Leaders of ultra-orthodox Jewish sect controlled care of children, hearing told

Sun News, Canada/March 20, 2014

By Jennifer O'Brien

London, Ontario -- The care of the Lev Tahor kids who settled in this area last fall seemed to be controlled by community leaders, not their own parents, an Ontario court heard earlier this month.

Details of the hearing held March 5 behind closed doors in Chatham, Ont., are contained in a transcript released Wednesday in response to a request from several media outlets.

The ultra-orthodox Jewish sect fled Quebec last fall amid a child-welfare probe, and settled in Chatham.

They deny allegations of child abuse and neglect, including forced marriages of girls as young as 14.

The hearing was held after 14 children left Chatham in violation of a court order. At the conclusion of the hearing, a judge issued an emergency seizure order.

Six of the children were since intercepted in Trinidad, two others in Calgary. Six others are thought to be in Guatemala.

Ted Heath of Chatham Kent Children's Services testified at the hearing that most of the agency's concerns revolved around the lack of education for girls in the community and arranged underage marriages.

The children appeared clean, fed and unbruised, he said.

There was always food in the fridges of the families who moved to Spurgeon's Villa last November.

There were toys, too -- though they were usually kept in boxes or appeared "staged" and not age-appropriate for the kids in the home -- but that seemed to be the doing of three men who act as community spokespeople, Heath said.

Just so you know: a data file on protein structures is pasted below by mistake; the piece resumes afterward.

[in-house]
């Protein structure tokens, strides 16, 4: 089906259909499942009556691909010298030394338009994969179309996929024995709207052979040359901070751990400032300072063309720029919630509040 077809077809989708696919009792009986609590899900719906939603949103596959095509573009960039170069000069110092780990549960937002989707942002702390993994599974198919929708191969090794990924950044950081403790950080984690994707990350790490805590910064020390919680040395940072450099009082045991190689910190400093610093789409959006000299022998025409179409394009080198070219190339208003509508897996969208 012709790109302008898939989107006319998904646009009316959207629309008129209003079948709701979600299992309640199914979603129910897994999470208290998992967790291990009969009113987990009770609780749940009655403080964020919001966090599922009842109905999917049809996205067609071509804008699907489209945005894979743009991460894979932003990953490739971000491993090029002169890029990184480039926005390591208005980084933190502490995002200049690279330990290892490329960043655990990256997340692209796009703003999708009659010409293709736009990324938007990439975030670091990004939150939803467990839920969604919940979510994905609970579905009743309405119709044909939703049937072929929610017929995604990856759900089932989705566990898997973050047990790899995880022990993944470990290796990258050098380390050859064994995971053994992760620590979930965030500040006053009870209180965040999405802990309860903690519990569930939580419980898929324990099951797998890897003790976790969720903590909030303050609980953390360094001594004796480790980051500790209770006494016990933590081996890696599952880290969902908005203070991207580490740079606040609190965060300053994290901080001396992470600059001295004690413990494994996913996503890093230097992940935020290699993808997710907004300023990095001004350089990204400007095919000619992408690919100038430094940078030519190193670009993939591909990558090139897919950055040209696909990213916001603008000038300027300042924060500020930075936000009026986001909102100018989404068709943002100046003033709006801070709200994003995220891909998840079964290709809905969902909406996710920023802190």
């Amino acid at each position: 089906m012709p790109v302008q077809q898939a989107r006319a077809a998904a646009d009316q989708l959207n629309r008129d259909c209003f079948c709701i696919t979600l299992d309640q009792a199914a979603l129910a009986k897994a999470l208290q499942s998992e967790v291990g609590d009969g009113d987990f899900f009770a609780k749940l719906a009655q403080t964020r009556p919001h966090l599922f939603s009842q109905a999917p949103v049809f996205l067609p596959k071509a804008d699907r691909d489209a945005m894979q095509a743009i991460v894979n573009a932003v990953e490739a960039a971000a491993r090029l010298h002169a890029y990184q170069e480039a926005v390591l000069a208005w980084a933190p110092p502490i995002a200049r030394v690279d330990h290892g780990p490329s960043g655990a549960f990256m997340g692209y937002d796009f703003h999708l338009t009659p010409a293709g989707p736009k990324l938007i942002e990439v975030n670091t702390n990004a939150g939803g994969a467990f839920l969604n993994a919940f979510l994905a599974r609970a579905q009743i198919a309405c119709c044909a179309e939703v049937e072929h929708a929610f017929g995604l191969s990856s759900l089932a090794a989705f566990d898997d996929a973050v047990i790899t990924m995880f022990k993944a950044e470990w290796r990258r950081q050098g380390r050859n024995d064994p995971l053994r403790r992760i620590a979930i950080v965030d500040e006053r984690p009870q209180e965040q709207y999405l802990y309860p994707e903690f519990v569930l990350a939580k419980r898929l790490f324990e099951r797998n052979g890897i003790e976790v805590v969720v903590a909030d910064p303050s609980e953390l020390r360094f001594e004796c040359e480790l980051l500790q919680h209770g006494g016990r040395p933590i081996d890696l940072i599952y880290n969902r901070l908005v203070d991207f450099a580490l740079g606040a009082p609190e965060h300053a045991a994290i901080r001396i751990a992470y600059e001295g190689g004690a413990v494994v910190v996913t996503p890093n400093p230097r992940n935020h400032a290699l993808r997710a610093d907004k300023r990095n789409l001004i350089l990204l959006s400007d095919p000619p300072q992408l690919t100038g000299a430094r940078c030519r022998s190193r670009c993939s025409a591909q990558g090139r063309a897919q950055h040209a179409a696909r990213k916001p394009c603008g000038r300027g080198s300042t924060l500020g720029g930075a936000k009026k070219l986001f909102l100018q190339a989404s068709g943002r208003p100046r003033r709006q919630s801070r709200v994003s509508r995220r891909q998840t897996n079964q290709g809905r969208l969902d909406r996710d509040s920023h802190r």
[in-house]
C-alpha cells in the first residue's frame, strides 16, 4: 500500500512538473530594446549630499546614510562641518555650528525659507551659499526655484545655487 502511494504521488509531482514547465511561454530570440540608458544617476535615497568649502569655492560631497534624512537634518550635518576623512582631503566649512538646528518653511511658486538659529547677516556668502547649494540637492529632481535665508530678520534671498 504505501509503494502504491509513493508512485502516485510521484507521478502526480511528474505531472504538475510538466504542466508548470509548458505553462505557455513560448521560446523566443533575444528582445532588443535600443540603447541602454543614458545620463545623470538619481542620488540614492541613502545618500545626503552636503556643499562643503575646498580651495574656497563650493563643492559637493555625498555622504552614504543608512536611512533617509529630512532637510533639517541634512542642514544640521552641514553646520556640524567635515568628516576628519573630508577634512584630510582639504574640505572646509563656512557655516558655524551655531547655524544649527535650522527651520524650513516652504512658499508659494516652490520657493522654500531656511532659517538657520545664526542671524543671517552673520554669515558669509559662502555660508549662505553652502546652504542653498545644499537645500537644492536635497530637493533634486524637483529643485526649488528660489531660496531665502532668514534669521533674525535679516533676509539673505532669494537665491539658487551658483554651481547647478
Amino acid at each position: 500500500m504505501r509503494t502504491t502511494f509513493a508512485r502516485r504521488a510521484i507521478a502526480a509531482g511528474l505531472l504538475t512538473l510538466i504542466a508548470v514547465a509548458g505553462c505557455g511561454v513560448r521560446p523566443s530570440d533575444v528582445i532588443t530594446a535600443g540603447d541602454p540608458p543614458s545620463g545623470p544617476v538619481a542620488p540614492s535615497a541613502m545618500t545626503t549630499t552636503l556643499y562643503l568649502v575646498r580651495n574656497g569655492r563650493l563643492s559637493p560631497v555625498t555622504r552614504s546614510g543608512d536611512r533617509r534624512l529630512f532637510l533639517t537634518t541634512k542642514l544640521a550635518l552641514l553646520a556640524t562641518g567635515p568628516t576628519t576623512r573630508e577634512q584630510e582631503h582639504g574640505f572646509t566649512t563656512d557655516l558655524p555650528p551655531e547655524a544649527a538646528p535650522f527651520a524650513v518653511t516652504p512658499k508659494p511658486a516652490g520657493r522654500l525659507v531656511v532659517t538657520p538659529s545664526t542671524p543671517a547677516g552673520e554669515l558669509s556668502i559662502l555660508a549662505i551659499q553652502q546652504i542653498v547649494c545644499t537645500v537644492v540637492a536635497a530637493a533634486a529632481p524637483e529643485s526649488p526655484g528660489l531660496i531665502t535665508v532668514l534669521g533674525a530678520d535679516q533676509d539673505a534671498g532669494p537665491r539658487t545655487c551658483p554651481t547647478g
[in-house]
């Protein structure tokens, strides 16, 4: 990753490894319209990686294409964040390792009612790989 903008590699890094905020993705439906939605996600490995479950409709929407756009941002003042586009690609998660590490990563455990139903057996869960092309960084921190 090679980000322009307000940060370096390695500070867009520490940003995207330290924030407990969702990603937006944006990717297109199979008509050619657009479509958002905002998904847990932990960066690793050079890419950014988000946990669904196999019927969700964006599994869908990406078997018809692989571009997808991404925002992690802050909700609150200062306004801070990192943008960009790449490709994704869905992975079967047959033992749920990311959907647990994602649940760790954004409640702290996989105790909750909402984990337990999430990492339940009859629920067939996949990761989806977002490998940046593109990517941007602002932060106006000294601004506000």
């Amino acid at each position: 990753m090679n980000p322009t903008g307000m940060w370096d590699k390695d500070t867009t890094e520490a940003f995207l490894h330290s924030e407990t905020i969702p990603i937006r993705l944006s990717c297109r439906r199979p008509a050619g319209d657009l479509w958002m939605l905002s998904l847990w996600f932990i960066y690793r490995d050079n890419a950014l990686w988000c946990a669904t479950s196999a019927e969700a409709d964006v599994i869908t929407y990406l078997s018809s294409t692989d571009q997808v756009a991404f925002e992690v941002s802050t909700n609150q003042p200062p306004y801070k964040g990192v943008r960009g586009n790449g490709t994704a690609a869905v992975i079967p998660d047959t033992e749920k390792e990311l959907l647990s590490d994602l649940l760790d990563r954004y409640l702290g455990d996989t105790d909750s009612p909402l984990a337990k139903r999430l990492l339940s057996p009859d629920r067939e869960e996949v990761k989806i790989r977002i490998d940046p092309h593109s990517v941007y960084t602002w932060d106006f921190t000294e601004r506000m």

"They control food in the community, the way (others) dress," he testified.

"The leaders pay their rent. It seems to be up to the leaders, not up to the parents to provide (for children)," Heath said. "(Community members) don't have the freedom of choice."

That's why the sight of those leaders -- Uriel Goldman, Mayer Rosner and Nachman Helbrans -- jumping into a van and driving away, moments after family service workers arrived March 4 to check on families who had been ordered to stay put, raised red flags, Heath said.

"Usually all three are there and make the decisions," he said.

At the end of the hearing, Superior Court Justice Lynda Templeton ordered the kids be tracked down and immediately apprehended based on the original accusations of abuse, which haven't been tested in court.

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